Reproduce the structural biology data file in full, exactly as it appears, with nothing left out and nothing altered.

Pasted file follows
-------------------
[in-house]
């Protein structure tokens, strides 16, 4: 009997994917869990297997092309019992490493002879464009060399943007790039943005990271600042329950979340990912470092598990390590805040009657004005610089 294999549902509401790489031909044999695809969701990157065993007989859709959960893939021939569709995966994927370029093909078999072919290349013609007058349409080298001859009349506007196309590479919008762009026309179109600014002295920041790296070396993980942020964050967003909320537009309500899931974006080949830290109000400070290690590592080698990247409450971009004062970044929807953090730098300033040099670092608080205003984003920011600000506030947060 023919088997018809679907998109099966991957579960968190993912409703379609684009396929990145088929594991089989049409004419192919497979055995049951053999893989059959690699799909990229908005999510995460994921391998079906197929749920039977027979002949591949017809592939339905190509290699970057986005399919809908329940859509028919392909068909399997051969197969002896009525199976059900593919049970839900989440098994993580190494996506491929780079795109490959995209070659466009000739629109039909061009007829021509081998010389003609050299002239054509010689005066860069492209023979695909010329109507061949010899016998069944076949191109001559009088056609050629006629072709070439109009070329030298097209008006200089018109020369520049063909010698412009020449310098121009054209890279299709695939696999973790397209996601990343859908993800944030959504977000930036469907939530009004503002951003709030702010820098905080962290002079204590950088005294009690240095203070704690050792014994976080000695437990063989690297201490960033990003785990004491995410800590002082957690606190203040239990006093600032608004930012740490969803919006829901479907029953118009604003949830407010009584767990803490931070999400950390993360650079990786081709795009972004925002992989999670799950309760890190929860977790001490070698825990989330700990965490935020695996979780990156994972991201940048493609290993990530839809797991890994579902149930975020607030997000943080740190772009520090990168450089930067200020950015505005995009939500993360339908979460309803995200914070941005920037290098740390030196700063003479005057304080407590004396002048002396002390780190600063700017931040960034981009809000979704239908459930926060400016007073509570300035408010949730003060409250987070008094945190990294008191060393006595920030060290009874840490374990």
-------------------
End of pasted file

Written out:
[in-house]
């Protein structure tokens, strides 16, 4: 009997994917869990297997092309019992490493002879464009060399943007790039943005990271600042329950979340990912470092598990390590805040009657004005610089 294999549902509401790489031909044999695809969701990157065993007989859709959960893939021939569709995966994927370029093909078999072919290349013609007058349409080298001859009349506007196309590479919008762009026309179109600014002295920041790296070396993980942020964050967003909320537009309500899931974006080949830290109000400070290690590592080698990247409450971009004062970044929807953090730098300033040099670092608080205003984003920011600000506030947060 023919088997018809679907998109099966991957579960968190993912409703379609684009396929990145088929594991089989049409004419192919497979055995049951053999893989059959690699799909990229908005999510995460994921391998079906197929749920039977027979002949591949017809592939339905190509290699970057986005399919809908329940859509028919392909068909399997051969197969002896009525199976059900593919049970839900989440098994993580190494996506491929780079795109490959995209070659466009000739629109039909061009007829021509081998010389003609050299002239054509010689005066860069492209023979695909010329109507061949010899016998069944076949191109001559009088056609050629006629072709070439109009070329030298097209008006200089018109020369520049063909010698412009020449310098121009054209890279299709695939696999973790397209996601990343859908993800944030959504977000930036469907939530009004503002951003709030702010820098905080962290002079204590950088005294009690240095203070704690050792014994976080000695437990063989690297201490960033990003785990004491995410800590002082957690606190203040239990006093600032608004930012740490969803919006829901479907029953118009604003949830407010009584767990803490931070999400950390993360650079990786081709795009972004925002992989999670799950309760890190929860977790001490070698825990989330700990965490935020695996979780990156994972991201940048493609290993990530839809797991890994579902149930975020607030997000943080740190772009520090990168450089930067200020950015505005995009939500993360339908979460309803995200914070941005920037290098740390030196700063003479005057304080407590004396002048002396002390780190600063700017931040960034981009809000979704239908459930926060400016007073509570300035408010949730003060409250987070008094945190990294008191060393006595920030060290009874840490374990």